William Gadsby was the pastor of the Strict Baptist church in Manchester, England, for 38 years. Today, he is best known for his hymnbook, A Selection of Hymns for Public Worship (better known as Gadsby's Hymns), which he describes as a "selection of hymns [written by Gadsby, Hart, and others] free from Arminianism and sound in the faith." In my opinion, it remains the best collection of sovereign grace hymns ever compiled. In his day, he was also known for his preaching. He preached nearly 12,000 sermons. He also traveled over 60,000 miles, often by foot and helped start forty congregations. The following article is excerpted from his work, The Present State of Religion. I think that anyone might profit from it, but if you happen to think that the Ten Commandments are the believer’s rule of life, you might try answering Gadsby’s questions. Can you?
Dear Sir, Friend G. informs me you wish me to write to you, and inform you what law it is that I say the believer is in no sense under. I therefore write to say (though I cannot help thinking you must know) that it is the law given to Moses on Mount Sinai, commonly called the moral law, or ten commandments, recorded in Exod 20, and hinted at, with its curses annexed to it, in Deut 27. This is the law I intend, and do venture to say that the believer in Christ is in no sense whatever under it; so that it is not a rule of life to that man who is led by the Spirit. As you promised to answer me if I should write to you, I will propose to you a few questions, and I hope I shall do it in the fear of God, and shall expect you to answer them in plainness of speech; and,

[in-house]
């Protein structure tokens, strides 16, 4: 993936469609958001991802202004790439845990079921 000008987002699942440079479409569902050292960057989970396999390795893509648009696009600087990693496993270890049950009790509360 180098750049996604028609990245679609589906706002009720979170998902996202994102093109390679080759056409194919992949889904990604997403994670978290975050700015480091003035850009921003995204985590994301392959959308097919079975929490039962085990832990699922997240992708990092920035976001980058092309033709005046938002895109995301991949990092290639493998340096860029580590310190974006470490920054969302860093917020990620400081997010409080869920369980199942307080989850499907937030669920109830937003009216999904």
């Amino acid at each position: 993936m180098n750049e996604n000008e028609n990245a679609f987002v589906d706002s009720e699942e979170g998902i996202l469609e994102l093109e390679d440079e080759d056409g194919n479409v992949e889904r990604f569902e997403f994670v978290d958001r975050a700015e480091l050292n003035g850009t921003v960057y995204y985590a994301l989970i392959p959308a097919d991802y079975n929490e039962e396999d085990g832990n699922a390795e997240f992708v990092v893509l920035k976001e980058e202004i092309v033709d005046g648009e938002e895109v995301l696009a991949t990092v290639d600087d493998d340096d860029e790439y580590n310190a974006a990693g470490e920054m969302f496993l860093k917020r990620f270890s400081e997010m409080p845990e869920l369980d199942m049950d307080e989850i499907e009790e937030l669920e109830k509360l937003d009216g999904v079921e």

1st. If the law is the believer’s rule of life, I shall thank you to tell me what is intended by the letter written by the apostles and elders, and sent to the believing Gentiles, as recorded in Acts 15, and shall expect you to explain the chapter.